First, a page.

Legitimacy of president hypothetically elected during war may be questioned - lawmaker
The president's representative in the Ukrainian parliament, Fedir Venislavskyi, claims that presidential elections during the war would contradict the constitutional principles of electoral law
He told LIGA.net that "there are absolute grounds to doubt the legitimacy of a president hypothetically elected during martial law".
According to Venislavskyi, under martial law, it is difficult to ensure the expression of the will of citizens living in the temporarily occupied territories and those Ukrainians who have moved abroad.
In addition, according to the MP, if the presidential election is held during the war, the freedom of re-election campaigning, freedom of the media, and political parties will not be respected.
"The constitutional principles of the electoral law are enshrined in Section 3 of the Constitution of Ukraine. Therefore, non-compliance with these constitutional principles gives absolute grounds to doubt the legitimacy of the next president, whoever it may be," Venislavskyi concluded.
Elections during the war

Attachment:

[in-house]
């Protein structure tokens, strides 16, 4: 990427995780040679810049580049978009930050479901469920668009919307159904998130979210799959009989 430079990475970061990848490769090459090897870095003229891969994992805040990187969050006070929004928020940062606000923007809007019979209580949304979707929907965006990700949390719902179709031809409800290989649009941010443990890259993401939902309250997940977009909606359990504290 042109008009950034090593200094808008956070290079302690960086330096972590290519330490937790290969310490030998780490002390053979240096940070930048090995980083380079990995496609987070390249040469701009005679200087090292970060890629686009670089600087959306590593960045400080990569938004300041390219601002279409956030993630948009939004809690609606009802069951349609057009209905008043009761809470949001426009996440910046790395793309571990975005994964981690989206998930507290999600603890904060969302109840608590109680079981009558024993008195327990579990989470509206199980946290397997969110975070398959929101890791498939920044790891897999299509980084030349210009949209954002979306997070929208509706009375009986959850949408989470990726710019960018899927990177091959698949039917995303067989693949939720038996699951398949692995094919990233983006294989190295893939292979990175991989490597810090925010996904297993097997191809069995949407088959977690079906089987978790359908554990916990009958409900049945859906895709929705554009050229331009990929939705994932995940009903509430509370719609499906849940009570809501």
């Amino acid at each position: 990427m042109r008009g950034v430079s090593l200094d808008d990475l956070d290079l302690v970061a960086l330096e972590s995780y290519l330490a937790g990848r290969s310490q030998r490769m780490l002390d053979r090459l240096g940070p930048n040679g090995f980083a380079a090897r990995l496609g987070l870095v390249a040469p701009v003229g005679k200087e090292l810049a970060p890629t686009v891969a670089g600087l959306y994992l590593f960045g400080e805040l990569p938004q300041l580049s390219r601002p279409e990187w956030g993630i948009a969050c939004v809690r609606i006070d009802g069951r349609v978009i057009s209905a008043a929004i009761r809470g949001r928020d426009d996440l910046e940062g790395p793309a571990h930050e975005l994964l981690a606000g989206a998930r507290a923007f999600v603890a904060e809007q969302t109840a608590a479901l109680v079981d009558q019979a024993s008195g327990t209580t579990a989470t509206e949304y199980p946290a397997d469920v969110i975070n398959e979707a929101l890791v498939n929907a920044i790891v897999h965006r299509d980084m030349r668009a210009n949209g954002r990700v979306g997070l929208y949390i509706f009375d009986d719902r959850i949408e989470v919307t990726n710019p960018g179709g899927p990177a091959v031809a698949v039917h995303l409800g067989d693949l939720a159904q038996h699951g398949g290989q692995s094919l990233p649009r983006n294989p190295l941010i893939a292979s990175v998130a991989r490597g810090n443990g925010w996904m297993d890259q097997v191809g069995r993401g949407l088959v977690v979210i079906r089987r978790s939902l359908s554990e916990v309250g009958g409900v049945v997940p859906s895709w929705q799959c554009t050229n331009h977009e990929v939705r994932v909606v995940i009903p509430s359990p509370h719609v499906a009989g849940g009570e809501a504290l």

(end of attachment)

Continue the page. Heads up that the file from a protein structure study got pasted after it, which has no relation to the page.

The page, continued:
In May, the President of the Parliamentary Assembly of the Council of Europe, Tini Kox, stated the need to hold free and fair elections in Ukraine despite the war. The Secretary of the National Security and Defence Council of Ukraine, Danilov, responded categorically: "There can be no elections, including presidential and parliamentary, in Ukraine during martial law."
On 28 July, the Speaker of the Verkhovna Rada, Ruslan Stefanchuk, said that the Constitution of Ukraine does not prohibit holding elections during martial law, but that a balance must be struck.
In August, Parliamentary Vice-Speaker Kornienko said that there were at least three categories of people who would not be able to participate in the elections. The first category is refugees. According to Kornienko, there is simply no infrastructure abroad that would allow everyone to vote. The second category is internally displaced persons. Here, there may be problems with accounting and compiling lists. The third category is the military.
On 7 September, NSDC Secretary Danilov said that Ukraine would lose the war if it held elections. "I can say that as soon as campaigners enter the trenches, we will lose. Campaigning cannot be in the trenches, and our people are in the trenches. And the task of the state is quite simple - to ensure that everyone can vote," he said.
At the same time, 100 civil society organisations opposed the elections in Ukraine during the war, noting that the formal act of voting does not equal democracy. In addition, 81 per cent of respondents also opposed the elections during the martial law regime.